• APT29 (Cozy Bear): Also believed to be associated with Russian intelligence services, this group carried out a campaign of cyber espionage to collect foreign intelligence against governmental, diplomatic, think-tank, healthcare, and energy organizations. Together with APT28, they attacked the Democratic National Committee (DNC).
  • APT10 (Stone Panda): Originating in China, APT10 conducts widespread hacking operations against intellectual property and sensitive data in diverse industries and governments worldwide. It has become famous through its “Cloud Hopper” campaign targeting managed service providers to breach client networks.
  • APT33 (Elfin): Based in Iran, A secret network focused mainly on aerospace and energy companies in Saudi Arabia and the United States. 
  • APT38: Tied to North Korea, APT38 is a financially motivated group that has embarked on attacks across financial institutions globally. Among their projects are various attempts to steal funds to support the North Korean regime, like the unsuccessful $1 billion from the Bangladesh Bank in 2016.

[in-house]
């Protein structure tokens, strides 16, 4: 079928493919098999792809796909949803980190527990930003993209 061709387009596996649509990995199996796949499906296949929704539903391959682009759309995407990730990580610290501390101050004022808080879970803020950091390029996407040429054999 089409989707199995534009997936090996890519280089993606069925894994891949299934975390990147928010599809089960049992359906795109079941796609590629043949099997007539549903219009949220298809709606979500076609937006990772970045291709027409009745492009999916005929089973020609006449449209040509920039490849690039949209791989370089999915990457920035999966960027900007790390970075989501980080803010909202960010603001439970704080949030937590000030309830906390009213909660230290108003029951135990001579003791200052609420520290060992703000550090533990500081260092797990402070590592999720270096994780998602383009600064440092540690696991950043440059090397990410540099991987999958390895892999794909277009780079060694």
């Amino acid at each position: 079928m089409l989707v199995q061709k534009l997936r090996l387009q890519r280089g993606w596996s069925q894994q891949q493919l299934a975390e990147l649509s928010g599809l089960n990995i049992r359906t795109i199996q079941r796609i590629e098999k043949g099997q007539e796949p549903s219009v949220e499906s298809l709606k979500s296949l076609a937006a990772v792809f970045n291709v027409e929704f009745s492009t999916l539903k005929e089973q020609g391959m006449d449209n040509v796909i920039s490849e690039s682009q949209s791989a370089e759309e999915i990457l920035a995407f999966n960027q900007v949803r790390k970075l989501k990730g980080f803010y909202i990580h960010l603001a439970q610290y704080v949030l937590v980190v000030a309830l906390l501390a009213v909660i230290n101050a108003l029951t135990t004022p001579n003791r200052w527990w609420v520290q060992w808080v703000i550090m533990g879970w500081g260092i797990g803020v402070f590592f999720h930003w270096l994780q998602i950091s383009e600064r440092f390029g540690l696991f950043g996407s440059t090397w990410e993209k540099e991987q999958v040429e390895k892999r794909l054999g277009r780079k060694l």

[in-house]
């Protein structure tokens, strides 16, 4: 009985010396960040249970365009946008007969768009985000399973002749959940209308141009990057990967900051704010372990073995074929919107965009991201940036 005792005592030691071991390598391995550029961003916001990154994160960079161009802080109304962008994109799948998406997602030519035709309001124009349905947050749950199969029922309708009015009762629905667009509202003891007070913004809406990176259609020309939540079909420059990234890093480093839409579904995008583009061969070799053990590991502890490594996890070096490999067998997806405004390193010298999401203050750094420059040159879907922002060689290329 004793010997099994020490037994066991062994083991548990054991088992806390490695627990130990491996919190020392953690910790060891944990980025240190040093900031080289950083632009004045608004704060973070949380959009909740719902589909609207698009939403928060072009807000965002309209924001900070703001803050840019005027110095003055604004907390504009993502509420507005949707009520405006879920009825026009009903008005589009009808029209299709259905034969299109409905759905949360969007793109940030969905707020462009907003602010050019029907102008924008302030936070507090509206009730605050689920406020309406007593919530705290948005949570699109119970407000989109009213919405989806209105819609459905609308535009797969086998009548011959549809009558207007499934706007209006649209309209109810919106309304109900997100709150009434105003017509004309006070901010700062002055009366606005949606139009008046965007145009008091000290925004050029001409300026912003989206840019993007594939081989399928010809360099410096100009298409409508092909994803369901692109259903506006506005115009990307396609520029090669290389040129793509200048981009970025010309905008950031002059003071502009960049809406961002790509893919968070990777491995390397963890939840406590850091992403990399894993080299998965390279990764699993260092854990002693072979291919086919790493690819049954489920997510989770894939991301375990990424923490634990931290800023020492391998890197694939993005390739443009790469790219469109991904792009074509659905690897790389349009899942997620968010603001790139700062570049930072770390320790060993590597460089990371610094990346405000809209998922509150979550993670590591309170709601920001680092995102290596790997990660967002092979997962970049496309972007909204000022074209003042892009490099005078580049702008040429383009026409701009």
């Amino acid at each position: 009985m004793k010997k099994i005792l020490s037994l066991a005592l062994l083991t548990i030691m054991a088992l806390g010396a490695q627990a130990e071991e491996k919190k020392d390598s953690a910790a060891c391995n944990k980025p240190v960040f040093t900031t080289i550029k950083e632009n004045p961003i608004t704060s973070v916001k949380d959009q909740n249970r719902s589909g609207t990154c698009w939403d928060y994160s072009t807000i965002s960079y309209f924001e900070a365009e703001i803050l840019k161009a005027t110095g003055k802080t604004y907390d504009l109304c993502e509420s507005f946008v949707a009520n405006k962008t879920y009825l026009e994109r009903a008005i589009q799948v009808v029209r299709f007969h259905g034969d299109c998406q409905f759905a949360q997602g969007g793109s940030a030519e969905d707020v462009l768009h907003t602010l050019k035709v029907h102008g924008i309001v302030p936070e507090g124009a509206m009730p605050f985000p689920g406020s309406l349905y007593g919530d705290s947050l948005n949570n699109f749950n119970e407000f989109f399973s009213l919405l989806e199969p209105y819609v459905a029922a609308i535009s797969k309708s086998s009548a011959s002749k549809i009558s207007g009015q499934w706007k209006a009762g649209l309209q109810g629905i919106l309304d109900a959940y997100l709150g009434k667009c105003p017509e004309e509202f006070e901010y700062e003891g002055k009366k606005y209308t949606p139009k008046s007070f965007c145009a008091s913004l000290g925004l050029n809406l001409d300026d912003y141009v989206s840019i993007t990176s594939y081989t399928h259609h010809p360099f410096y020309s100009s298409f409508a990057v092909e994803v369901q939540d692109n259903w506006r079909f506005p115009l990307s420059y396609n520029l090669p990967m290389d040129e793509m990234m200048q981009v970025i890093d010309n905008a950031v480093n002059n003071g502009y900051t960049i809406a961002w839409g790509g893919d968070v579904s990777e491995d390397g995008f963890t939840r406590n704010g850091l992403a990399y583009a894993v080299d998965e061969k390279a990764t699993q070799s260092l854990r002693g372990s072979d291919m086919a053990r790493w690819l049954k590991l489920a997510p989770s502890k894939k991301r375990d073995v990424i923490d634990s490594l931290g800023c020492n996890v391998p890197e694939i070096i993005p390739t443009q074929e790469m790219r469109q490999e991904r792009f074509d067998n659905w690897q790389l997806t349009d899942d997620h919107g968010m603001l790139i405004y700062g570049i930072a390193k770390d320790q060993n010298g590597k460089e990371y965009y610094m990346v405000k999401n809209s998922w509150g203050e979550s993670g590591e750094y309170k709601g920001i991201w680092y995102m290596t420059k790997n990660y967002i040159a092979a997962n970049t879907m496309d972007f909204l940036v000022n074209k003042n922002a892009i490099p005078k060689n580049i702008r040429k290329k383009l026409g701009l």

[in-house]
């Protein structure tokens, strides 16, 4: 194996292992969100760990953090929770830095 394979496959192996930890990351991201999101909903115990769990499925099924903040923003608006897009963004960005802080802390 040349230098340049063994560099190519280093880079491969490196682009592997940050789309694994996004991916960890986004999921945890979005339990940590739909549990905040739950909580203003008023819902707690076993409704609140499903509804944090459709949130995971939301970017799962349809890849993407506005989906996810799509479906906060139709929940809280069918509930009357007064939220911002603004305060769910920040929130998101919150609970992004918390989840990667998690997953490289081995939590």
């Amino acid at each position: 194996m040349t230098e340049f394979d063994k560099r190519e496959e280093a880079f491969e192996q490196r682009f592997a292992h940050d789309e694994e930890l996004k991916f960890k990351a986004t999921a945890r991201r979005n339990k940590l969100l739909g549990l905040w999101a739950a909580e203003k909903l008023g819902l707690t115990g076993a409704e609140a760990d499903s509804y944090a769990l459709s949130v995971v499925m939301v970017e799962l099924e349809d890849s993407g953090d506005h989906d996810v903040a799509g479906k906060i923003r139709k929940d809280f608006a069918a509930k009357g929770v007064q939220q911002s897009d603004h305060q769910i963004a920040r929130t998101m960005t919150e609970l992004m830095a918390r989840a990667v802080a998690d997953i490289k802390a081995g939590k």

NIST 800-171 & 800-172: An Overview in the Fight against APTs

Some key enablers for APT protection in the NIST include the guidelines for securing the Controlled Unclassified Information (CUI) from non-federal systems and organizations. More so, these standards further delineate vital controls that will be used to lessen risks from APTs.

Some of the essential controls to address APTs come from two key NIST documents:

  • NIST 800-171: Focused on maintaining the confidentiality of CUI on non-federal systems, it is made up of rules that relate to access control, incident response, system and information integrity, and other requirements that are necessary for proper access controls.
  • NIST 800-172: These simply establish the scope of the NIST 800-171 security requirements for systems under high risk from APTs. It introduces additional unique APT resistance controls needed for enhanced system security engineering, penetration-resistant architecture, damage-limiting operations, and designed security capabilities.


How to Implement NIST 800-171 and 800-172 to Mitigate APTs

computer buttons that say advanced persistent threat

Implementing NIST 800-171 and 800-172 controls can go a long way toward mitigating threats from APTs. Some of the critical controls include:

  • Assessment and Gap Analysis: Analyze the existing state of cybersecurity, vulnerabilities, and gaps to comply with NIST 800-171 and 800-172 in a detailed manner.